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Table of Contents   
EDITORIAL COMMENTARY  
Year : 2017  |  Volume : 10  |  Issue : 5  |  Page : 1101-1102
Necessity to strengthen prevention activities and expand treatment services to accomplish global elimination of Hepatitis C


Department of Community Medicine, Shri Sathya Sai Medical College and Research Institute, Ammapettai, Chennai, Tamil Nadu, India

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Date of Web Publication6-Nov-2017
 

How to cite this article:
Shrivastava SR, Shrivastava PS, Ramasamy J. Necessity to strengthen prevention activities and expand treatment services to accomplish global elimination of Hepatitis C. Ann Trop Med Public Health 2017;10:1101-2

How to cite this URL:
Shrivastava SR, Shrivastava PS, Ramasamy J. Necessity to strengthen prevention activities and expand treatment services to accomplish global elimination of Hepatitis C. Ann Trop Med Public Health [serial online] 2017 [cited 2017 Nov 20];10:1101-2. Available from: http://www.atmph.org/text.asp?2017/10/5/1101/217529


Dear Editor,

Hepatitis C is a viral infection of the liver observed worldwide with highest prevalence being observed in Africa and Asia.[1] The disease can manifest either as acute (mild illness lasting for a few weeks) or as a chronic form (serious lifelong illness).[2] The current global estimates suggest that almost 130-150 million people have the chronic infection; while every year 0.7 million people lose their lives to the complications associated with the disease.[1]

Infact, a significant proportion of these chronic cases eventually land up into cirrhosis or as liver malignancy.[2] These complications not only cast a significant financial burden on the households (direct and indirect costs), society and the health system, but even accounts for a massive impairment on the quality of life of people.[3],[4]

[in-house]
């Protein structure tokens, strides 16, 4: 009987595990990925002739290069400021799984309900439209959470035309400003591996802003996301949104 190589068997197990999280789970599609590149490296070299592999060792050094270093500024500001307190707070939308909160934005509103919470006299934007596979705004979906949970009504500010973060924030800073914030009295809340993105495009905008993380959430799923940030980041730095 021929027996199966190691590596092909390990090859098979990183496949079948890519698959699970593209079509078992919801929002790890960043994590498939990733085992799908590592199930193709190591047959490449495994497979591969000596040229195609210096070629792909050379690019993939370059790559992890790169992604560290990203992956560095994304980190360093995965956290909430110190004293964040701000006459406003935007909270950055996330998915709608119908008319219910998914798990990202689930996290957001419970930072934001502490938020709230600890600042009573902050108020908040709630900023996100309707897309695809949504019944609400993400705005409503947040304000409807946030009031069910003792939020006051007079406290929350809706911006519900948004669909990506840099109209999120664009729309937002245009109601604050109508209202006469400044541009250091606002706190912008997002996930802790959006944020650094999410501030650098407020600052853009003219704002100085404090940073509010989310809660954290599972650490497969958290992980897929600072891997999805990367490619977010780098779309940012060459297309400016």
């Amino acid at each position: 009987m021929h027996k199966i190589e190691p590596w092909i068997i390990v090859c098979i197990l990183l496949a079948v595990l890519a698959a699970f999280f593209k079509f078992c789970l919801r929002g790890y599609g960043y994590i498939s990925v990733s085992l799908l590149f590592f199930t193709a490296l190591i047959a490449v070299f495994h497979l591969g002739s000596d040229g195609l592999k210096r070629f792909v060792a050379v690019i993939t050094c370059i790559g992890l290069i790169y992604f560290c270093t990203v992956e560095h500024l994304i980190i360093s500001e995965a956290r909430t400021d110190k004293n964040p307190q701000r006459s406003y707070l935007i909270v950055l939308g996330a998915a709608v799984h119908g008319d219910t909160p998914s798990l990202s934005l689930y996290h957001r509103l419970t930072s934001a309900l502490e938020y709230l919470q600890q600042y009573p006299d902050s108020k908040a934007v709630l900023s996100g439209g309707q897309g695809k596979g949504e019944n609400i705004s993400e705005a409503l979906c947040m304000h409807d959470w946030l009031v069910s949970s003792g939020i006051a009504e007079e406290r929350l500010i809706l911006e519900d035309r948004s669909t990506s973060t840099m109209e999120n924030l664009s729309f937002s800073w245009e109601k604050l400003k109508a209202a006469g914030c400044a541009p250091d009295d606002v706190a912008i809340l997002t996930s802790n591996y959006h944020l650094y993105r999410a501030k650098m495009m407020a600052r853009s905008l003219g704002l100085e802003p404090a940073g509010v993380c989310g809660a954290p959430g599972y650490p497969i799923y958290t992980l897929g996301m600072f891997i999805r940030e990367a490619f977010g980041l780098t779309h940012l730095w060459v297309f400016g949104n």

The causative virus is a blood-borne virus and is predominantly transmitted through unsafe injection practices, poor sterilization of medical equipments, and due to the defective practice of comprehensive screening of blood and blood products for the transfusion-transmissible infections.[2],[5] It is quite difficult to diagnose the disease during its acute stage due to the asymptomatic nature, and often the diagnosis is established by serological tests like a demonstration of antibodies (for screening) and detection of viral ribonucleic acid (for confirmation).[1] However, it has been recommended to screen high-risk group of people to prevent further transmission of the disease.[1],[2] Further, people diagnosed with the chronic infection should be subjected to the liver biopsy to assess extent of liver damage, and identification of the genotypic strain to improve the treatment prospects.[1]

It is very vital to understand that not all the patients require treatment as the immune response in some proportion of patients will clear the infection.[1] Also, the currently available medications are quite effective and the disease can be cured in 9 out of 10 patients. Nevertheless, the cure rate is determined by multiple factors like time of diagnosis, strain of the virus, involved cost, provision of the standardized therapy, and access of the people to all the services.[1],[4] However, the main challenge for the health authorities is to enhance the availability of treatment and make it more affordable for people from all walks of life.[3] This is extremely important as still the world has no vaccine for the disease.[1]